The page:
Bike lanes: coming to an East Side street near you

The City of St. Paul is planning to add bike lanes to Stillwater Avenue following the resurfacing of the street late this summer or fall. Bike lanes will also be added to Hazel Street to provide a connection to the Furness Parkway trail. Stillwater Avenue and Hazel Street will have marked bike lanes and parking on one side of the street will be removed. On the connecting routes of Ruth Street, Algonquin and Case avenues, shared lane markings will be added with no loss of parking. courtesy of the City of St. Paul

The city of St. Paul is continuing to expand bike infrastructure and this time it’s in the greater East Side, specifically in the Beaver Lake neighborhoods.

St. Paul is planning to resurface Stillwater Avenue between McKnight Road and Hazel Street either later this summer or this fall. During that process, it’s proposing to paint bike lanes on both sides of the street.

To add the bike lanes, according to city plans, on-street parking on one side of the road will be removed, with the city recommending parking be removed from the south side of the street.

The street is 44 feet wide. The plan is to create two bike lanes, each one at 7 feet wide. The remaining parking lane would be 8 feet wide and the two traffic lanes would each be 11 feet wide. 

The goal is to provide a direct route to Beaver Lake. In addition to the bike lanes being painted on Stillwater Avenue, shared lane markings will be painted onto Ruth Street, Algonquin and Case avenues, to connect to proposed bike lanes on Hazel Street. No parking will be lost on Ruth Street, Algonquin or Case avenues.

Similar to Stillwater Avenue, parking would be removed from one side of Hazel Street, from Case to Mechanic avenues to provide room for two, 7-foot-wide bike lanes.

Stillwater Avenue has an average daily traffic volume of up to 4,400 vehicles per day, according to city plans, while Hazel Street has an average daily traffic volume of about 900 vehicles. The other, more residential streets that will have shared-lane markings, have considerably lower traffic volumes.

The overall goal is to connect Stillwater Avenue to the Furness Parkway bike trail, creating the beginnings of a bike network in the greater East Side neighborhoods.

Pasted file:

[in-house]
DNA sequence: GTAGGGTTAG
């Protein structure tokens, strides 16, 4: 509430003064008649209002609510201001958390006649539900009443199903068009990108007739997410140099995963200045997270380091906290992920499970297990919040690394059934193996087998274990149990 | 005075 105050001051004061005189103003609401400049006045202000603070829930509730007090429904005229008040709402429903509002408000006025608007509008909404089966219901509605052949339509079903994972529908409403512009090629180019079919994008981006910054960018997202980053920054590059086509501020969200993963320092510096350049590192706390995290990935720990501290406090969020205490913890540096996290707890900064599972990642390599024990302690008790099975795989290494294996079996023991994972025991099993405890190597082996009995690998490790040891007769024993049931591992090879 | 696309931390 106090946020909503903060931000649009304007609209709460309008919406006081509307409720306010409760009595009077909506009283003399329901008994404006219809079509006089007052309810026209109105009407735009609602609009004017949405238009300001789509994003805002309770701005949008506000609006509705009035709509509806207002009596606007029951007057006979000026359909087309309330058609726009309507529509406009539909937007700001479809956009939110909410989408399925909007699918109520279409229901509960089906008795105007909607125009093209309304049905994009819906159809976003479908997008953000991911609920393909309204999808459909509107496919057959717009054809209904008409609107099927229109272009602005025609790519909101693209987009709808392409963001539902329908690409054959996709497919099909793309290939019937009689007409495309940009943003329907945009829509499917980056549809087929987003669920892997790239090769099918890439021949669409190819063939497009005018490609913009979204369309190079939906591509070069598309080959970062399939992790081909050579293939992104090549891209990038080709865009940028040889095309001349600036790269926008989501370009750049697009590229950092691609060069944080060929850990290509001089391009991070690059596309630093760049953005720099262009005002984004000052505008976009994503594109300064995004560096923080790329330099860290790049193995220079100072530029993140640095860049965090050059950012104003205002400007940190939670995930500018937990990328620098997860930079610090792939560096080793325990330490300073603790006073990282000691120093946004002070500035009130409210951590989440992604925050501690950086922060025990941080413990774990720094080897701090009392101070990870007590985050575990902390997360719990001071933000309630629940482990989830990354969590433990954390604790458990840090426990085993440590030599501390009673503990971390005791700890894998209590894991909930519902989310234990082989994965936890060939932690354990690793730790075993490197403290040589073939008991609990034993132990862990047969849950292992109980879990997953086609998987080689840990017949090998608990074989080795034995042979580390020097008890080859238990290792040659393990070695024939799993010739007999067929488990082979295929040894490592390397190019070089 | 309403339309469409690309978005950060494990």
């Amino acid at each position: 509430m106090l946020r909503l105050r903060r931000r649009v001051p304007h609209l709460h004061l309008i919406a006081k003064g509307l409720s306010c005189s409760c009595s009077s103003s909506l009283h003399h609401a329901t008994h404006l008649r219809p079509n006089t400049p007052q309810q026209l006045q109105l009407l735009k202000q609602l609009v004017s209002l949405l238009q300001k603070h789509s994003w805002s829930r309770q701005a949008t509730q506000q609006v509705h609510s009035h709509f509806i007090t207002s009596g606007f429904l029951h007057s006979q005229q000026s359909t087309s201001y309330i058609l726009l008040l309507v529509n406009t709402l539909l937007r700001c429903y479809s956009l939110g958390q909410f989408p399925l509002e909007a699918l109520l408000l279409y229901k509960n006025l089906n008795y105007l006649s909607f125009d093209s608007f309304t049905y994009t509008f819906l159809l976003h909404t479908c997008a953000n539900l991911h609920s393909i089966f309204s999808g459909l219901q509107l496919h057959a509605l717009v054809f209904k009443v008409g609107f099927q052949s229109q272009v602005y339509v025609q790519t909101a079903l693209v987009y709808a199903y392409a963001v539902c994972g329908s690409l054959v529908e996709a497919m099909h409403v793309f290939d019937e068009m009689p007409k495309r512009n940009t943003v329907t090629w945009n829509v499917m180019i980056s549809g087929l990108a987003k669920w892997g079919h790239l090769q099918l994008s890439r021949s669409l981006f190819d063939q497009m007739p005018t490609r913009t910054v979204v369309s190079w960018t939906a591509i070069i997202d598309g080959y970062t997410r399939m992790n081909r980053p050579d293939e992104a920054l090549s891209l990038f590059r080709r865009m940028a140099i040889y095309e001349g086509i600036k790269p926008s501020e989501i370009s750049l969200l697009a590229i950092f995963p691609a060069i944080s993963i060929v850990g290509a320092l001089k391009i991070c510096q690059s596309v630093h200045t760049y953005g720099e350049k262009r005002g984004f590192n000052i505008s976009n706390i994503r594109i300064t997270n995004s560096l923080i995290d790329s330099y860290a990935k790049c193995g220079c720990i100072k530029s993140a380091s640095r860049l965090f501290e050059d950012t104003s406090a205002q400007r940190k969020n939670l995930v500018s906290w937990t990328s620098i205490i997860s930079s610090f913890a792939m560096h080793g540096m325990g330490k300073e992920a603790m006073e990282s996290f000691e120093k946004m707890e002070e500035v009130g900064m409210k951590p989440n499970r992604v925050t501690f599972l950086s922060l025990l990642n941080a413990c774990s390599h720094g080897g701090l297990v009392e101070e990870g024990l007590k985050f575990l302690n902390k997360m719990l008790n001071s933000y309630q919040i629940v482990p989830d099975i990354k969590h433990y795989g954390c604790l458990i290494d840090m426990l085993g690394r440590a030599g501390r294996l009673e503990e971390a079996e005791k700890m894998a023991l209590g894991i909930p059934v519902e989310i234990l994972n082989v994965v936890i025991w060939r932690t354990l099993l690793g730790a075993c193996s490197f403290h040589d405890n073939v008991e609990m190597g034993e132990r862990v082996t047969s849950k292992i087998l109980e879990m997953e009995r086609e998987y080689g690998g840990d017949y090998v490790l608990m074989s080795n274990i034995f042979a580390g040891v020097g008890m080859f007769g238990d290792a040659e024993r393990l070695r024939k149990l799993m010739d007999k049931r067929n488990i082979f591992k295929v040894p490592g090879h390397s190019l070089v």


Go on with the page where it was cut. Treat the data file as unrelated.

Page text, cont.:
The addition of bike lanes to Stillwater Avenue and Hazel Street is included in the St. Paul Bike Plan, a part of the city’s comprehensive plan that guides the development of the city for the next 20 years.

According to District 2 Community Council Executive Director Chuck Repke, it’s a long time coming.

“The reason why we don’t have bike trails here, [the city] tells us is because we don’t have bikers. Well, we don’t have bikers because we don’t have bike trails. It goes hand in hand,” Repke said.

He said the community council board has worked for years to improve bike infrastructure in the far northeastern corner of the city. 

“This is an area that has limited amounts of bike trails and we have horrid bus service,” Repke said. “This becomes a neighborhood that’s totally automobile dependent because you can’t do anything.”

He said it took over 30 years just to get the Furness Parkway biking and walking trails done. 

“Ultimately, to develop more bike riders in this neighborhood, first you need some of the pleasure routes, and then get more of the commuter routes,” Repke said. He added the hope is that the Stillwater Avenue route, which will connect to Beaver Lake, will encourage families to bike together.

While the board of directors hasn’t formally endorsed the bike lanes, he said the board was generally “receptive” to the project, explaining that the potential link up between Furness and Stillwater was the most significant aspect to the board.

He said most neighborhood concerns have been around the loss of parking and the council is hoping the city will consider removing parking from the north side of the street, where there are fewer homes.

While the city already held a community meeting on June 27, planners are still seeking feedback from residents near the proposed bike lanes. 

Send your comments and thoughts to project manager Luke Hanson at the Department of Public Works via email at, or call 651-266-6146.


Marjorie Otto can be reached at 651-748-7816 or at Follow her on Twitter at @EastSideM_Otto


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